When I was still living with my parents I used to live for Sunday nights when I could settle in front of the TV and watch Masterpiece Theatre with Alistair Cooke on Channel 11, our local PBS station. One of the mini-series’ I remember watching was Country Matters, a dramatization of stories by H. E. Bates. The one dramatization I remembered most of all was An Aspidistra in Babylon. Actually I really only remembered the title and because of that I wanted an aspidistra, or cast iron plant, of my own.
I found one, years ago, at a yard sale in Savannah, Georgia. I bought it and foolishly planted it in the yard. The person having the sale said it would do well in our yard, but perhaps she didn’t understand we were from a state quite a bit north of hers.
For my birthday this year Andrew and Alex gave me an aspidistra after hearing me mourn the fact that I’ve never found one. It’s spindly and only has two leaves, but it seems to be thriving.
Before we left for our trip to Southern California for Christmas I noticed a new green bump near the soil and was overjoyed, thinking I was getting a new leaf. I’ve checked it regularly — usually when I water it (rarely because it hates wet feet) — and there never seemed to be any change. Yesterday was watering day and I noticed that it had developed some markings, not unlike a demogorgon with a closed mouth.
Today I took another look. The demogorgon’s mouth opened! It wasn’t a new leaf after all, it was a flower!
A while back I cleared out part of the kneewall and pulled out my suitcase of teenaged memories. It’s mostly packed with Jeremy’s letters, but I found other memories inside. One of which was a stained manilla envelope labeled Dark Shadows’ Memories. Inside the envelope were pages I’d torn out of 16 Magazine and perhaps Tiger Beat too.
I am not sure exactly when I first saw Dark Shadows, but I know that I watched it when I was in 6th grade. I think I’d heard about it and remember watching one episode alone in a dark room and was terrified.
It could have been Eugenia Mack who really got me into watching Dark Shadows. I remember running to her house after school so I could watch it. She lived a little closer to school than I did. It began at 3 pm so we always missed a little bit of it. Her parents worked, so no one was there to interfere with us watching a soap opera about vampires, witches and werewolves.
I stopped going to Girl Scouts, and therefore was not allowed to go on a camping trip.
I guess it was my first obsession, and a gateway to many related obsessions. Based on the last photo it looks like I still enjoyed watching it in late 1970. Or at least I still liked David Henesy.
My two favorite characters were Barnabas Collins (played by Jonathan Frid) and David Collins (played by David Henesy). Barnabas was such an empathetic vampire. You couldn’t help liking him. He was soft-spoken and gentle.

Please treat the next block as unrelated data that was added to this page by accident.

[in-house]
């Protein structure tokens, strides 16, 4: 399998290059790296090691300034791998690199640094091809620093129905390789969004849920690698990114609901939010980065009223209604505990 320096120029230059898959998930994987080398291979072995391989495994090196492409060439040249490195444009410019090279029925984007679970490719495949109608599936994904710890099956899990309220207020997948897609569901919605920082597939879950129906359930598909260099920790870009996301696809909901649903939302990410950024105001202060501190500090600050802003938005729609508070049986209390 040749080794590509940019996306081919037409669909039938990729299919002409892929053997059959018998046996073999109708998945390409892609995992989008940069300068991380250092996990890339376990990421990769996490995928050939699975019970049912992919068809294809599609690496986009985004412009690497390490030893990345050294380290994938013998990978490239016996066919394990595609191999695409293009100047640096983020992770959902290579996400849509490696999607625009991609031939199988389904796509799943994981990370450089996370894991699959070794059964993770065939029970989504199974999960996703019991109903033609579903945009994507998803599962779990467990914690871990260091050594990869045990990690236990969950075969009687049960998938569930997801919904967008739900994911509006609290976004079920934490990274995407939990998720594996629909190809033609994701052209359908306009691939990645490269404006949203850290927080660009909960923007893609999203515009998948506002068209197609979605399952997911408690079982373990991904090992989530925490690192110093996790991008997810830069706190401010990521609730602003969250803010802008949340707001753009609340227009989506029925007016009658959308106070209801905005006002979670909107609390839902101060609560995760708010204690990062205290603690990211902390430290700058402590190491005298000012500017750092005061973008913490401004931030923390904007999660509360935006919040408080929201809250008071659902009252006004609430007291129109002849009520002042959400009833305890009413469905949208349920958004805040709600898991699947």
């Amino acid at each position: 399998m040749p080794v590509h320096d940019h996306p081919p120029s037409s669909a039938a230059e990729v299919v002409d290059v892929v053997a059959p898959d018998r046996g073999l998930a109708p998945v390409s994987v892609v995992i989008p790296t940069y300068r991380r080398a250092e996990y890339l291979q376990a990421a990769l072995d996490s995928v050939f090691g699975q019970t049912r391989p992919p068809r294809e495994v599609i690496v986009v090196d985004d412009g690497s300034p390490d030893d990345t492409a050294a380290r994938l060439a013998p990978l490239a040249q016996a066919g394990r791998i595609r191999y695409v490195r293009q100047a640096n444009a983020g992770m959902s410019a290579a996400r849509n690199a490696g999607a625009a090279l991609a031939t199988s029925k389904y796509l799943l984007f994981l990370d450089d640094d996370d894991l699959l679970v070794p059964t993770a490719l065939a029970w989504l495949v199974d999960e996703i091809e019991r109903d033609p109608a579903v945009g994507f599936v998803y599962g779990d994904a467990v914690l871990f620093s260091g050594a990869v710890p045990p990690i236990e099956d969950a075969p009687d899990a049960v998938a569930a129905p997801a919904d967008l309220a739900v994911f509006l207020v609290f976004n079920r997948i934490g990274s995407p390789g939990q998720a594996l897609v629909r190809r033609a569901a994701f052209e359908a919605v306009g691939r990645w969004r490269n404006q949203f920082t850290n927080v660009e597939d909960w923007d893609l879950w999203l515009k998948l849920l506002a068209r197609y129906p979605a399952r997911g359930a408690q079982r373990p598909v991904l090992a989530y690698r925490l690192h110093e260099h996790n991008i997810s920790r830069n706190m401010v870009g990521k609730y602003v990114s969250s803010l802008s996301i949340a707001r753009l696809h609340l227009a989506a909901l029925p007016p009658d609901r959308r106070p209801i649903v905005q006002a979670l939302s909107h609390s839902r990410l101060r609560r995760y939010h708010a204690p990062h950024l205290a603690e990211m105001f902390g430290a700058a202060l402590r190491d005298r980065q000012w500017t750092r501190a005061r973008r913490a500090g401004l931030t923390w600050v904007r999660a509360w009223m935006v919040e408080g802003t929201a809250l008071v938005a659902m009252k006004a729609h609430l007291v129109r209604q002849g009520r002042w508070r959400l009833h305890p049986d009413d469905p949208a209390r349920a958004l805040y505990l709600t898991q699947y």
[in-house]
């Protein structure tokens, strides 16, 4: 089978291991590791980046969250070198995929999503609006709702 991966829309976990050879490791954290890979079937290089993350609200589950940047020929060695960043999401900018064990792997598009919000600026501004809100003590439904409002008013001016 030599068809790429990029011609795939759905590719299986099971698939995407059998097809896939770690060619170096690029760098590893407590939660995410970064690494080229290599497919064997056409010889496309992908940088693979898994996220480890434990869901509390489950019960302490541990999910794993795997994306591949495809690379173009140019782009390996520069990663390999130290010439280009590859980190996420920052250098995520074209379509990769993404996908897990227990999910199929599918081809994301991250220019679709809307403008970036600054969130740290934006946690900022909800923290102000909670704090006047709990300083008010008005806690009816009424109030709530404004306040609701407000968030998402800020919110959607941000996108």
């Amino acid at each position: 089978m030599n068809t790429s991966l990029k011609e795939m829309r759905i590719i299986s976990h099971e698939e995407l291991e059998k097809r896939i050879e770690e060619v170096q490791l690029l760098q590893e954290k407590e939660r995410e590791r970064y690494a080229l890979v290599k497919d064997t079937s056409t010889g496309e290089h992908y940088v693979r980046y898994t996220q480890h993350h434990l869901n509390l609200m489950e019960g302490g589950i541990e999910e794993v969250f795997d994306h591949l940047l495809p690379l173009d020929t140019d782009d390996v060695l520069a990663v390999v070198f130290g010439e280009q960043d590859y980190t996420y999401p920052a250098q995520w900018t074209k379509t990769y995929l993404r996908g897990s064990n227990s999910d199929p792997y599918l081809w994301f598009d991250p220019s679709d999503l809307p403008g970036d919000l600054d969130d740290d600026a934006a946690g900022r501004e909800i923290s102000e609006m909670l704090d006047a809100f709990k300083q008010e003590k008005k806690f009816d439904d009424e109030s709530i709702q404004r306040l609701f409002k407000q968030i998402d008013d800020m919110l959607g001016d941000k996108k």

As for David Collins — it wasn’t so much his character, but the actor himself. I was madly in love with David Henesy. In fact, I remember that when I was in stressful situations at school I would imagine David was my boyfriend and living in New York. You see, we had a long distance relationship.
I mean, look at that face. I bet you are a little infatuated with him too!
I didn’t like all the characters. In fact I thought Quentin stank, at least in 1970. I guess I just didn’t like handsome werewolves.
I’ve had two people in the past few months exclaim in surprise “You’re a Gamer?!” One was a book group friend to whom I confied that I’d played a game called Ingress after she admitted to playing Pokemon Go. They are games by the same company that intersect the real world with the online world by having the players explore the game by walking around the real world. Ingress was the first game of its kind and I liked it at first, but didn’t like the fighting aspect. Same with Pokemon Go (and the similar Harry Potter augumented reality game, also created by Niantic.)
The second time was when I mentioned a game I’d played to a relative of my soon-to-be daughter-in-law in response to something he’d said about something in which he was involved. I remember neither the game nor whatever he said that prompted me to admit playing the game.
Both times I denied being a “Gamer”. In my opinion a gamer is invested in games much more than I am. Sure, there have been times in my past where I played a game into the wee hours of the morning. Myst comes to mind. And the Sims. And more recently I have stayed up playing some room escape type games on my phone. I’m having fun right now with an old-school point and click adventure game called Thimbleweed Park.
But I am not a gamer. I just like to play some kinds of video games. And sometimes I get a little too involved in them and neglect my real life responsibilities a little bit. But I do the same with books sometimes. And, to a less extent, television.
I think it’s fair to say I am an Avoider. But I am not a gamer.